Shettleworth on Civil War sculpture

Sep 19, 2013
The “General Hiram Berry” statue by Franklin Simmons is part of the Achorn Cemetery in Rockland, which dates from 1865.

Union — Union Historical Society will meet Wednesday, Oct. 2, at 7:30 p.m. at the Old Town House on Town House Road/Route 235, just off Union Common. State Historian and Director of the Maine Historic Preservation Commission Earle G. Shettleworth Jr. will give an illustrated presentation titled Carving a National Image: the Civil War Sculpture of Maine’s Franklin Simmons.

For Maine-born sculptor Franklin Simmons, the Civil War was a major source of inspiration for his work. As a young man near the end of the war, he spent several months in Washington making bas reliefs and busts of the nation’s leading political and military leaders including Abraham Lincoln, William Seward, Ulysses Grant, and William Sherman. Simmons’ Civil War Monument in Lewiston may have been the first in the nation to use the popular motif of the standing soldier. More elaborate war memorials by the sculptor are found in Portland and in Washington, where his equestrian statue of General John Logan is the focal point of Logan Square.

Simmons’ larger-than-life marble statues of General Grant grace the rotundas of the U.S. Capitol and the Sweat Gallery of the Portland Museum of Art. Most of Simmons’ career was spent in Rome, where he died in 1913 at the age of 74.

A native of Portland, Shettleworth attended Deering High School, Colby College and Boston University and was the recipient of honorary doctorates from Bowdoin College and the Maine College of Art. At age 13, Shettleworth became interested in historic preservation through the destruction of Portland’s Union Station in 1961. A year later, he joined the Sills Committee, which founded Greater Portland Landmarks in 1964. In 1971, he was appointed by Gov. Curtis to serve on the first board of the Maine Historic Preservation Commission, for which he became architectural historian in 1973 and director in 1976.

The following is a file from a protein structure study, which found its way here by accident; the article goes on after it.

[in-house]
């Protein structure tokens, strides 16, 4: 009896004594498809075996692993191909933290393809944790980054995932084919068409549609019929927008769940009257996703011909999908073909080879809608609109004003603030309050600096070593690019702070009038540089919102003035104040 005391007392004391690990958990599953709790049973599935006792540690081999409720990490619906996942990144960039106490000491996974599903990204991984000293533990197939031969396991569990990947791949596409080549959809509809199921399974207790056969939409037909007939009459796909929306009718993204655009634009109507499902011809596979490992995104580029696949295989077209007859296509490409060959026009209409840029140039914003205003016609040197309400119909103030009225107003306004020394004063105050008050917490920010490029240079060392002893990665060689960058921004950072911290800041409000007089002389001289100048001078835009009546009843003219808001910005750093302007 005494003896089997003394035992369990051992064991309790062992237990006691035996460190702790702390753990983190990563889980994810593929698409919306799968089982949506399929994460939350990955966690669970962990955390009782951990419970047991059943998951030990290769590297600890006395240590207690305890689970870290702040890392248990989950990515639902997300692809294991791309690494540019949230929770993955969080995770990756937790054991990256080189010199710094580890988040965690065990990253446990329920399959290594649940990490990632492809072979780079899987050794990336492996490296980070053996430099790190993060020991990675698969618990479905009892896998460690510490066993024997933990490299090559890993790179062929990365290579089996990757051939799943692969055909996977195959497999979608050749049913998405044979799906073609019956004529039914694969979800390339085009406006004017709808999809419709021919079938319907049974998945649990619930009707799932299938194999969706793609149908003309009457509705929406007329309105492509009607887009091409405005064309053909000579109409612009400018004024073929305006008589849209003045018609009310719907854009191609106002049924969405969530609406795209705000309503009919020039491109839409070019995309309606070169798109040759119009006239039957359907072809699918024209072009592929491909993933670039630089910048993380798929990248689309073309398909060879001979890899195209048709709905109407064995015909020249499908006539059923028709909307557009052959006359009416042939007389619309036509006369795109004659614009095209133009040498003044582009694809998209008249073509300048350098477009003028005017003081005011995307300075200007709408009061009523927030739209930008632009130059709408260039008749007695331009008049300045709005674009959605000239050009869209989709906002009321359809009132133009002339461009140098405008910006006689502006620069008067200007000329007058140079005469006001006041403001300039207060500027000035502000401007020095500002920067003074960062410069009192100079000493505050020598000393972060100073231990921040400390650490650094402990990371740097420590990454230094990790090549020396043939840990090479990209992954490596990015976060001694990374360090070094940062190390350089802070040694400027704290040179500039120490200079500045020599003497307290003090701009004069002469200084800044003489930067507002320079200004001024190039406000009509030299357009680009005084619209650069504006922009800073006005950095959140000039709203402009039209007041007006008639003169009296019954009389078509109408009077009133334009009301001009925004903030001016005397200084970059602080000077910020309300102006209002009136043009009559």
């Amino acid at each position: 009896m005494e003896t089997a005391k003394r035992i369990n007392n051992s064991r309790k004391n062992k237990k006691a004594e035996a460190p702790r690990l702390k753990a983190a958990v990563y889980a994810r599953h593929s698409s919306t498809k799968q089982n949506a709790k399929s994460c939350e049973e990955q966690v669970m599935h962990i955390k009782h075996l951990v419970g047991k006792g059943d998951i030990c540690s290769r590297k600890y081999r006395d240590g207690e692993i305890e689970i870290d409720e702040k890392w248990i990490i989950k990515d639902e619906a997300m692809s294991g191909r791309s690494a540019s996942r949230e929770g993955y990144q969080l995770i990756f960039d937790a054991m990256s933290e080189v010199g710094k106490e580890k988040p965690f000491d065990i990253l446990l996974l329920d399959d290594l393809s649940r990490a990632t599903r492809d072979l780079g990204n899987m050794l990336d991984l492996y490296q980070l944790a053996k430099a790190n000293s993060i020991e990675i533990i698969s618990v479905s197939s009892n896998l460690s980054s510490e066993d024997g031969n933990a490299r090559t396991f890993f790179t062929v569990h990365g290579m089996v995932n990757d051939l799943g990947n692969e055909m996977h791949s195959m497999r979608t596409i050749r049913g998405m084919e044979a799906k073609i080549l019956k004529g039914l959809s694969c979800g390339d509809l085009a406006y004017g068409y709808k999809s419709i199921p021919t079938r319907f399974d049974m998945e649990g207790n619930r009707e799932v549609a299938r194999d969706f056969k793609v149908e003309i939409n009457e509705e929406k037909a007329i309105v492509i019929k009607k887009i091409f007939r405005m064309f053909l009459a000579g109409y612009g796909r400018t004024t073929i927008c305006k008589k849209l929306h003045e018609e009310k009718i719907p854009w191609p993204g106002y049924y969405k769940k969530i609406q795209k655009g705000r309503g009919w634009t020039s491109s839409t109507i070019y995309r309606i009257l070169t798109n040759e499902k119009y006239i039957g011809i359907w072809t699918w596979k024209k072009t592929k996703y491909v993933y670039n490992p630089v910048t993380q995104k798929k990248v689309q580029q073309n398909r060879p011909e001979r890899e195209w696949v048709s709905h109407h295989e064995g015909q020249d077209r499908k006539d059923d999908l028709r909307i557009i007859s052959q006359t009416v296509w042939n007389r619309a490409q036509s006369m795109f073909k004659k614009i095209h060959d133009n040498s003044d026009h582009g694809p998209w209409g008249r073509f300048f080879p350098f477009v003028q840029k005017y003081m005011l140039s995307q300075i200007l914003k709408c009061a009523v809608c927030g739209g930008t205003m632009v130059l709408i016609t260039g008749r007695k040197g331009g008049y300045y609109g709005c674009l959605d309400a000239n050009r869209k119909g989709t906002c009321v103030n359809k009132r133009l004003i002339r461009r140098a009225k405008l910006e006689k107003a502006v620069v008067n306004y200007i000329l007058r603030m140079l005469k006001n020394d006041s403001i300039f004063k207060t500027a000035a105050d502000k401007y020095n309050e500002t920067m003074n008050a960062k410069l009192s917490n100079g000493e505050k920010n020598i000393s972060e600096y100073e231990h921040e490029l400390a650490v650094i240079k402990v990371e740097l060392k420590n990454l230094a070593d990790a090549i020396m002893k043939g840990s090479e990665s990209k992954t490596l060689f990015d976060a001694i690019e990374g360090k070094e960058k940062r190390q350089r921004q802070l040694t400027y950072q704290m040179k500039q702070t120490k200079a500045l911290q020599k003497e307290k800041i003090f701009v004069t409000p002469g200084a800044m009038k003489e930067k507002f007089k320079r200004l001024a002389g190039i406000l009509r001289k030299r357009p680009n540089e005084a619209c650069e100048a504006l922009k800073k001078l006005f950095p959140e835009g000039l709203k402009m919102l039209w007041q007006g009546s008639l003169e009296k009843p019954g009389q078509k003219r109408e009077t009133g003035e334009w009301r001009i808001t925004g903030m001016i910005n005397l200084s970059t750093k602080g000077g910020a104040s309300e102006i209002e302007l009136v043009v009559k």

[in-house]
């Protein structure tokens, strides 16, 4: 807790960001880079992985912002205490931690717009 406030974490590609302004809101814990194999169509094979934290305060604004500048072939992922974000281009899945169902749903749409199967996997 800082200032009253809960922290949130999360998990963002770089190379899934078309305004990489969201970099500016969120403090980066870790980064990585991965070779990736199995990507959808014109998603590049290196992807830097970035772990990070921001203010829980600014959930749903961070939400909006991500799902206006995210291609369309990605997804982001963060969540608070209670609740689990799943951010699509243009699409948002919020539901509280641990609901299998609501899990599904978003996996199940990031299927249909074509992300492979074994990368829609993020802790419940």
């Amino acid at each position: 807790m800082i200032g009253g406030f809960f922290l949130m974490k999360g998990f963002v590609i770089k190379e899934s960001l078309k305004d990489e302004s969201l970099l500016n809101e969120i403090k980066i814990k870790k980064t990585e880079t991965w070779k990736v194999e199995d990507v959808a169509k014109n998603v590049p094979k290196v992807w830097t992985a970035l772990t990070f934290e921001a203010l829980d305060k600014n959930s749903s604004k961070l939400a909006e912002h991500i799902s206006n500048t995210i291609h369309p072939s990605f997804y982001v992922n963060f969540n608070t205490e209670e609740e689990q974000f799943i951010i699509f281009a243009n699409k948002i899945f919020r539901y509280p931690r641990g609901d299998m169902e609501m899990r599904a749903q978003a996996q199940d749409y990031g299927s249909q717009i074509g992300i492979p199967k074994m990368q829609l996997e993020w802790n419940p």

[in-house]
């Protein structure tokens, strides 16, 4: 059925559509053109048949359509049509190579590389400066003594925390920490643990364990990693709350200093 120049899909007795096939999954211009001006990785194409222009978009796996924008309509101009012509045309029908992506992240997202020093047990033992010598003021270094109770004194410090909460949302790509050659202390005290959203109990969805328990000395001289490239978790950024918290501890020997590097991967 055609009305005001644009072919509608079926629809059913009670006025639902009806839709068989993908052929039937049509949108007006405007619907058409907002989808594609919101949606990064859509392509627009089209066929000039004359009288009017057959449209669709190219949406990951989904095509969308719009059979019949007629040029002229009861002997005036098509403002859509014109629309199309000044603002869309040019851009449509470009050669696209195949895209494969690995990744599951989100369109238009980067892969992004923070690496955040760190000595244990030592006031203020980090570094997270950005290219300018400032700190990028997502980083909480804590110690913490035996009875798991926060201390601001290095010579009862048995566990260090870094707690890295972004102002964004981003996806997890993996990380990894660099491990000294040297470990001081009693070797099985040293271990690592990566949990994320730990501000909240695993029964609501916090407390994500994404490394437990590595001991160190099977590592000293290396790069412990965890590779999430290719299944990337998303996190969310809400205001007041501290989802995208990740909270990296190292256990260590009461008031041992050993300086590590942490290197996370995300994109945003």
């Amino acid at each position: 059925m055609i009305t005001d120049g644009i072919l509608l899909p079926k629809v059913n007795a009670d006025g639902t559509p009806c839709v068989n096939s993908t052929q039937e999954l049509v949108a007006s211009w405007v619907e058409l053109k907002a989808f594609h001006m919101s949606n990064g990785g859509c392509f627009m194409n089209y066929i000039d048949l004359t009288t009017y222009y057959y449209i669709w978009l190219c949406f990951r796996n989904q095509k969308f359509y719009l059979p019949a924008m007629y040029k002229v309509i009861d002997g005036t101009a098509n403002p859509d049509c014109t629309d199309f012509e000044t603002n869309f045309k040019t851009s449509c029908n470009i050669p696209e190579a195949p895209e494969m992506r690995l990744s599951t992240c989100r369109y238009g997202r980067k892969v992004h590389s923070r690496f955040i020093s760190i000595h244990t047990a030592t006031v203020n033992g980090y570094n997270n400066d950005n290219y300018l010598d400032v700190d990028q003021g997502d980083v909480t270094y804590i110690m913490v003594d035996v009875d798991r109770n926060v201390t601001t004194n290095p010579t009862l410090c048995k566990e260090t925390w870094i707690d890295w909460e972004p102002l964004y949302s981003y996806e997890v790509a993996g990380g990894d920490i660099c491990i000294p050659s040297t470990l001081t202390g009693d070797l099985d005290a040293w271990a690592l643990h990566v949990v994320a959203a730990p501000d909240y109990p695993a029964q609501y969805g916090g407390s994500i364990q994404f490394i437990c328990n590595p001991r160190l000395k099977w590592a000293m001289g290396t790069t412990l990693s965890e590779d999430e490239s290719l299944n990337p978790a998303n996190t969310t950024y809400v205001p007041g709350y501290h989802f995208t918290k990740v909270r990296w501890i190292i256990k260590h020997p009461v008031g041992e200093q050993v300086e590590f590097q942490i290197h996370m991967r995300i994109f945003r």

Shettleworth has lectured and written extensively on Maine history and architecture, his most recent publication being 2012’s “Waterville.” In 2008, Gov. Baldacci reappointed Shettleworth to a second term as State Historian.

Following the program, refreshments will be served by hosts Elaine Frost and Debbie Hilt. All meetings of Union Historical Society are free and open to the public. Union Historical Society owns and maintains the Robbins House on Union Common, the Cobb’s Ledge historic site on Town House Road and the Old Town House, also located on Town House Road and available to rent for functions. Membership is $5 per year. For more information, call 785-5444 and leave a message; or visit unionhistoricalsociety.org.

Courier Publications’ A&E Editor Dagney C. Ernest can be reached at (207) 594-4401, ext. 115; or dernest@courierpublicationsllc.com.

 

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